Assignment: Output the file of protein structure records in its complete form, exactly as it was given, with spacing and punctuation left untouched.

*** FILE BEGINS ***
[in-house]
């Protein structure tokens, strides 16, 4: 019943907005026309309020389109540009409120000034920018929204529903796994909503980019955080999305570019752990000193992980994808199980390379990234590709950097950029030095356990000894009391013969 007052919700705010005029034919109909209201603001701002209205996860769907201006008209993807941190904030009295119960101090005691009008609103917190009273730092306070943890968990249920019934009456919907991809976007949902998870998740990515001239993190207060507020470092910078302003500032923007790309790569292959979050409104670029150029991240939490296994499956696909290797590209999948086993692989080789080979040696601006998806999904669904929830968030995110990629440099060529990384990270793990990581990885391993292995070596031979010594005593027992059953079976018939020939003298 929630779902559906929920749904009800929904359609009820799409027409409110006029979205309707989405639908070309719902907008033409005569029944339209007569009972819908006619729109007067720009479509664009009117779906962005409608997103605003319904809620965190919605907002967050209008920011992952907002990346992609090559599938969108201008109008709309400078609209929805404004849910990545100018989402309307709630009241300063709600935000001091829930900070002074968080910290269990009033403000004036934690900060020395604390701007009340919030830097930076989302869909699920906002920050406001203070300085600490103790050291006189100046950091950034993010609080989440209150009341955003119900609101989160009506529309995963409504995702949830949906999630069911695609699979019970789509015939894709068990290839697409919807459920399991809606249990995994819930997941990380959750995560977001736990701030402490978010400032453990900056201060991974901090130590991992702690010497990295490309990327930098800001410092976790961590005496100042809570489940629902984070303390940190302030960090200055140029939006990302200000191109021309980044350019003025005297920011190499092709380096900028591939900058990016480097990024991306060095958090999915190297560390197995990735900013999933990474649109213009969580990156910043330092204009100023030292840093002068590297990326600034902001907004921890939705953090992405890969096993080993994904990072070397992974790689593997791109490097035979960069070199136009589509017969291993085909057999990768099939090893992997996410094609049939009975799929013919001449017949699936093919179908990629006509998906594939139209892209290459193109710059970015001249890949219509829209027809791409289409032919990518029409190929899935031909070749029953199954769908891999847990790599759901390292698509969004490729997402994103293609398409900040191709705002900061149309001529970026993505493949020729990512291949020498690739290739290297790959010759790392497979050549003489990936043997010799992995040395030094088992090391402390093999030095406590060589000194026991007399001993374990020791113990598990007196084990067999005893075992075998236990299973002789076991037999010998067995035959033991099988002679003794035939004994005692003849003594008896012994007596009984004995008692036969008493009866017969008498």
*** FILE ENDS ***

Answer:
[in-house]
């Protein structure tokens, strides 16, 4: 019943907005026309309020389109540009409120000034920018929204529903796994909503980019955080999305570019752990000193992980994808199980390379990234590709950097950029030095356990000894009391013969 007052919700705010005029034919109909209201603001701002209205996860769907201006008209993807941190904030009295119960101090005691009008609103917190009273730092306070943890968990249920019934009456919907991809976007949902998870998740990515001239993190207060507020470092910078302003500032923007790309790569292959979050409104670029150029991240939490296994499956696909290797590209999948086993692989080789080979040696601006998806999904669904929830968030995110990629440099060529990384990270793990990581990885391993292995070596031979010594005593027992059953079976018939020939003298 929630779902559906929920749904009800929904359609009820799409027409409110006029979205309707989405639908070309719902907008033409005569029944339209007569009972819908006619729109007067720009479509664009009117779906962005409608997103605003319904809620965190919605907002967050209008920011992952907002990346992609090559599938969108201008109008709309400078609209929805404004849910990545100018989402309307709630009241300063709600935000001091829930900070002074968080910290269990009033403000004036934690900060020395604390701007009340919030830097930076989302869909699920906002920050406001203070300085600490103790050291006189100046950091950034993010609080989440209150009341955003119900609101989160009506529309995963409504995702949830949906999630069911695609699979019970789509015939894709068990290839697409919807459920399991809606249990995994819930997941990380959750995560977001736990701030402490978010400032453990900056201060991974901090130590991992702690010497990295490309990327930098800001410092976790961590005496100042809570489940629902984070303390940190302030960090200055140029939006990302200000191109021309980044350019003025005297920011190499092709380096900028591939900058990016480097990024991306060095958090999915190297560390197995990735900013999933990474649109213009969580990156910043330092204009100023030292840093002068590297990326600034902001907004921890939705953090992405890969096993080993994904990072070397992974790689593997791109490097035979960069070199136009589509017969291993085909057999990768099939090893992997996410094609049939009975799929013919001449017949699936093919179908990629006509998906594939139209892209290459193109710059970015001249890949219509829209027809791409289409032919990518029409190929899935031909070749029953199954769908891999847990790599759901390292698509969004490729997402994103293609398409900040191709705002900061149309001529970026993505493949020729990512291949020498690739290739290297790959010759790392497979050549003489990936043997010799992995040395030094088992090391402390093999030095406590060589000194026991007399001993374990020791113990598990007196084990067999005893075992075998236990299973002789076991037999010998067995035959033991099988002679003794035939004994005692003849003594008896012994007596009984004995008692036969008493009866017969008498």